I’ve been personally fascinated with Turbinaria heronensis ever since the first time I saw one in a book, but never could I have believed that I would ever get my hands on a whole colony of this fantastic species. Looking more or less like an Acropora suharsonoi dressed in Turbinaria clothing, there really is nothing, no other stony coral species, quite like this one.
About three years ago a very small handful of Turbinaria heronensis began showing up from Australian coral imports, and the majority of these went to coral fraggers who quickly commoditized their colonies into dozens of tiny little frags, most of which did not survive. In a twist of luck, I happened to be at Oculus shortly after they had received a beautiful colony of this coveted coral, and somehow managed to ensconce it away from them.
I was elated to have such a showy coral in my collection, and not a tiny bit! Unfortunately, when the T. heronensis colony was held at Oculus it was being lit with really bright, 400 watt metal halide lamps and the coral promptly bleached shortly after getting it in my possession. The entire colony turned ghostly white, and it almost never showed any signs of life or polyp extension for over a year.
But while the coral looked like a bleached-out, zombie living dead colony, it never receded any tissue and it algae never grew on its skeleton, leaving me some sliver of hope that the coral could be brought back to health. Nevertheless, in my heart I had already written off this coral for dead but I wasn’t about to give up on such an irreplaceable coral species and colony.
Faith turned into hope about 15 months ago when the ghostly white Turbinaria heronensis began showing the minutest degree of polyp extension, but only at night. By this time I was already keeping it under my super low-light “mesophotic” reef tank with only about 20 umols of blue light PAR. Under these moderate flow and light conditions, the coral gradually began accepting target fed particulate foods and seemed to be growing a teeny weency bit, but it was still as pale as casper the white yellow tang.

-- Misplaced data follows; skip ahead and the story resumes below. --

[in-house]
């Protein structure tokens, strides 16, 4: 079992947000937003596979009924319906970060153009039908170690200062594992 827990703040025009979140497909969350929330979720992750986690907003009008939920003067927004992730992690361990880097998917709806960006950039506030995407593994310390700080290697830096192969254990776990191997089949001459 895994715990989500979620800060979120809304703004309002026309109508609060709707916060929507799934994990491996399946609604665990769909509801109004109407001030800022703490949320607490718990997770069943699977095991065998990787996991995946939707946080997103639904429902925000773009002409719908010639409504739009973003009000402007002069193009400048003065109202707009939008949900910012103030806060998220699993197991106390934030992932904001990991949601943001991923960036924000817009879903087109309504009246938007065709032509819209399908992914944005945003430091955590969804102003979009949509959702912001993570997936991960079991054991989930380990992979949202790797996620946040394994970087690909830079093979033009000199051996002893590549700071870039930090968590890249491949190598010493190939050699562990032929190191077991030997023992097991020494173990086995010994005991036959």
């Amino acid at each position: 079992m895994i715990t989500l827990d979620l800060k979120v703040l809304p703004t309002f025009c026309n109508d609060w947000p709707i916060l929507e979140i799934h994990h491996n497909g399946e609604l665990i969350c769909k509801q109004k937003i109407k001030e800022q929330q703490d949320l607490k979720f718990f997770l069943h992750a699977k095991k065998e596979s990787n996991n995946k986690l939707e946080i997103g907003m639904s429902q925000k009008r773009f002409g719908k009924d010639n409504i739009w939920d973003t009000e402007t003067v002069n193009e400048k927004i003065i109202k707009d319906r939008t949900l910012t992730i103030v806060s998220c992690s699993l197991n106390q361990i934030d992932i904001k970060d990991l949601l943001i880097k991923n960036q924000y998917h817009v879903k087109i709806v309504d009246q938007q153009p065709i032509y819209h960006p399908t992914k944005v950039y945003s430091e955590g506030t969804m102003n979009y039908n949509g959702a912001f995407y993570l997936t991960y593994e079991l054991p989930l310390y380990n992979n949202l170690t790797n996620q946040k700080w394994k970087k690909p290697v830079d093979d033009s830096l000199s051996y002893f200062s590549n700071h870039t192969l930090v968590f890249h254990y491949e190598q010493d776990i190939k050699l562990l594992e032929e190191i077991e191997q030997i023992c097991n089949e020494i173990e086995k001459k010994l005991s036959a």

Then through the grace of some minor miracle, about 12 months ago the colony of T. heronensis that I had so meticulously nurtured began to turn a corner and it started regaining the slightest imaginary hints of color. Six months later and the spiny cup coral had enough olive brown color to encourage me to place it under “real lighting”, nearly tripling the light intensity under which it was placed to about 60-80 umols of mixed color PAR.
So here I am now, 30 months since I first acquired this coral and I can now look at the T. heronensis with pride, and with an awesome story of coral comeback and never giving up on the most prized specimens. The Turbinaria heronensis now sits prominently among some beautiful chalices under average light levels that peak at 150 to 200 umols of PAR during the middle of the day, and it is really beginning to put on some size and gaining color, vibrance and fluorescence.
You can bet your caudal fin that as soon as this coral puts on a tad more girth, I will be fragging some samples to share and distribute to my most trusted reefing peers because if one coral deserves to live on in the cannon of coral history, this one is it.